Despite the looming disaster of drought and floods predicted by the UN, South Korea has no immediate plans to resume large-scale food aid.
North Korea faces new food crisis: UN
North Korea is heading for a new food crisis with drought and floods in various parts of the country exacerbated by cuts in international aid, the United Nations said.
UN chief Ban Ki-moon expressed concern in a grim report to be discussed today "that the acute humanitarian needs" of at least 3.5 million women and children in the isolated nation would worsen.
But despite the looming disaster South Korea said it had no immediate plans to resume large-scale food aid, stressing the importance of an improvement in icy inter-Korean relations.
Mr Ban said in the report that "the global economic crisis is further increasing the levels of hardship" in the isolated nation, adding to "chronic food insecurity".
North Korea, which suffered a devastating famine in the 1990s in which several hundred thousand people died, is heading towards its notoriously long and biting winter.
There has been a shortage of rainfall in some parts of the isolated nation but in August torrential downpours caused floods in the north near the Chinese border.
The United Nations predicted that the cereal yield would be nearly a fifth lower than in 2009.
It said the country needs 3.5 million tons of cereals a year to feed its population and would have to import 1.1m tons.
In addition, UN agencies had raised only 20 per cent of the 492 million dollars they estimated in 2009 would be needed for the North.
Ban quoted the UN Children's Fund (UNICEF) as saying that each year 40,000 children under five become "acutely malnourished" in North Korea, with 25,000 needing hospital treatment.
"The lack of maintenance of water and sanitation systems increases rates of diarrhoea and acute respiratory infections, which are leading causes of child death.
"In addition, one third of women of childbearing age suffer from anaemia, a nutrition deficiency that is also a major cause of maternal mortality."
The poor diet across the country leads to widespread "infectious diseases, physical and mental development disorders, poor labour productivity and an increased risk of premature death," said the report.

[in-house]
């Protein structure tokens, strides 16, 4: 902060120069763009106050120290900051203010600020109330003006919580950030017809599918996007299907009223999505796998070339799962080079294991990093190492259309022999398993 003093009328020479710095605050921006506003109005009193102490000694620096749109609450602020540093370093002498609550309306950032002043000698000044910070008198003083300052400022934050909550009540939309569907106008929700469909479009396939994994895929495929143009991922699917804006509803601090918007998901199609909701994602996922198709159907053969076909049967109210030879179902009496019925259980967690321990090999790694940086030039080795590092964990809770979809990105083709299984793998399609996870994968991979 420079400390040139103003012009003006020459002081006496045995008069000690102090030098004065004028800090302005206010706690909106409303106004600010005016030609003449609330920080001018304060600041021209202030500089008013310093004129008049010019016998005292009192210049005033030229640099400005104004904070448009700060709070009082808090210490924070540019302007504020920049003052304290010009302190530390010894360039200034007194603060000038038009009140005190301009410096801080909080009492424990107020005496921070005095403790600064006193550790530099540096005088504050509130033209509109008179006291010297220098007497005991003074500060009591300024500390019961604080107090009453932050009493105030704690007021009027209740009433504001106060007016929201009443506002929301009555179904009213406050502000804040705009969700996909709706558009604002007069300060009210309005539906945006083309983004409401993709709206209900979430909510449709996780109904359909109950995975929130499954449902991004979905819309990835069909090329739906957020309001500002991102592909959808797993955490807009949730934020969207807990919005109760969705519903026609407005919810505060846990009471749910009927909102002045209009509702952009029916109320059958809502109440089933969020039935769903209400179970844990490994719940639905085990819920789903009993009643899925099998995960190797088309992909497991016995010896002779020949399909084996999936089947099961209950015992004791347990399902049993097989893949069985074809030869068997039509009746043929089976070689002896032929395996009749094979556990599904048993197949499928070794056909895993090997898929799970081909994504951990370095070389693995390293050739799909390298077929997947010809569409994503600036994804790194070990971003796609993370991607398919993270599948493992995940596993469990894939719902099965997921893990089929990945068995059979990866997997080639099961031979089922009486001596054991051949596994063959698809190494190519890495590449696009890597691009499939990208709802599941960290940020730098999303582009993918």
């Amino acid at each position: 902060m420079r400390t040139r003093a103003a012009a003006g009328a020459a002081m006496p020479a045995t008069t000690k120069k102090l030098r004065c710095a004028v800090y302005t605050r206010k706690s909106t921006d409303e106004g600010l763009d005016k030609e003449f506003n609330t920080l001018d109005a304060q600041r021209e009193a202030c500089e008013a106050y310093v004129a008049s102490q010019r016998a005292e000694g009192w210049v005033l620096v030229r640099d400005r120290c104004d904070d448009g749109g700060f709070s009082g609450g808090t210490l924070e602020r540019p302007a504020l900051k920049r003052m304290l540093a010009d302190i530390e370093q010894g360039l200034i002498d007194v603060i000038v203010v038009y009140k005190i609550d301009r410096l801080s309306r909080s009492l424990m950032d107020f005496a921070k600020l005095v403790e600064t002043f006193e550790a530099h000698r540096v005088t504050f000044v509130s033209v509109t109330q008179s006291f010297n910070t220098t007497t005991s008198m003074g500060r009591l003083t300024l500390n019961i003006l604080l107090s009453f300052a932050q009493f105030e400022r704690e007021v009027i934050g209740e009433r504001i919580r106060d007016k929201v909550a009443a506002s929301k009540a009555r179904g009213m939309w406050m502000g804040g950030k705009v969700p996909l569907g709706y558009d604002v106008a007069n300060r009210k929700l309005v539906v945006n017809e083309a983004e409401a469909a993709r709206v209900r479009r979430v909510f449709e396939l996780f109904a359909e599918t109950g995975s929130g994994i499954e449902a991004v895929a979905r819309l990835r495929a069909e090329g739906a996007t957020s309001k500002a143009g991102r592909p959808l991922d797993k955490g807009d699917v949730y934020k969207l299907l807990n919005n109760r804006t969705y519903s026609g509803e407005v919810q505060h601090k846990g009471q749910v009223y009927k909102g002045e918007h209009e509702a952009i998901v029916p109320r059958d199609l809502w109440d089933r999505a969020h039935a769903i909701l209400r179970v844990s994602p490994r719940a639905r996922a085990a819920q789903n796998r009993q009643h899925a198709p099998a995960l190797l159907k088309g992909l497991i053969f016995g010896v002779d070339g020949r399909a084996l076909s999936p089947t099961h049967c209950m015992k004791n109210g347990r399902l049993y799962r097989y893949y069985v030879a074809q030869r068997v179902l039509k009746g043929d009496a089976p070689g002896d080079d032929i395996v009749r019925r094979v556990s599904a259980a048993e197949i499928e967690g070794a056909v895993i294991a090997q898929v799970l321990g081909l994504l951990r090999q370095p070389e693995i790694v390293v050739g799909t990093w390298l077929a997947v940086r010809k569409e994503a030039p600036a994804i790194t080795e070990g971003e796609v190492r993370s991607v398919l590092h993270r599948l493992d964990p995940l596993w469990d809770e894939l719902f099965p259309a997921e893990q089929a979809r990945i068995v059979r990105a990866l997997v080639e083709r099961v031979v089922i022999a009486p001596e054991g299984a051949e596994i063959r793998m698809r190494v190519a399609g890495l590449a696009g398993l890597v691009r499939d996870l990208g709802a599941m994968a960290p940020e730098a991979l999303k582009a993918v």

A survey carried out by the government with UN support showed that about one third of the population suffer from stunting - below normal body growth. In some regions the figure was 45 per cent.
But South Korean Unification Ministry spokeswoman Lee Jong-Joo said that "in order for the massive government food aid to be resumed, overall inter-Korean relations must be taken into account".
She stressed, however, that Seoul allows smaller-scale "humanitarian aid" to the North.
The UN report was intended to focus on human rights in North Korea. The UN chief said there was an "urgent need" for Kim Jong-Il's regime to take steps to provide the basic right to food, water, sanitation and health.
The UN reported little change in the "comprehensive restrictions" on freedom of speech, religion and opinion in the tightly policed state. "The government's control over the flow of information is strict and pervasive."
Ban highlighted the difficulty in getting reliable information on events in the North.
But he said: "There are a number of reports concerning public executions, the use of torture, forced labour and the ill-treatment of refugees or asylum-seekers repatriated from abroad."
With the North embroiled in a dispute with South Korea over the sinking of a warship and in a nuclear arms standoff with the international community, Ban said humanitarian aid should not be restricted "on the basis of political and security concerns."
Seoul used to ship 400,000 tons of rice a year plus 300,000 tons of fertiliser to its northern neighbor.
But the shipments ended in 2008 as the South's conservative government adopted a tougher stance towards Pyongyang, linking them to progress in multinational talks aimed at persuading the North to give up nuclear weapons.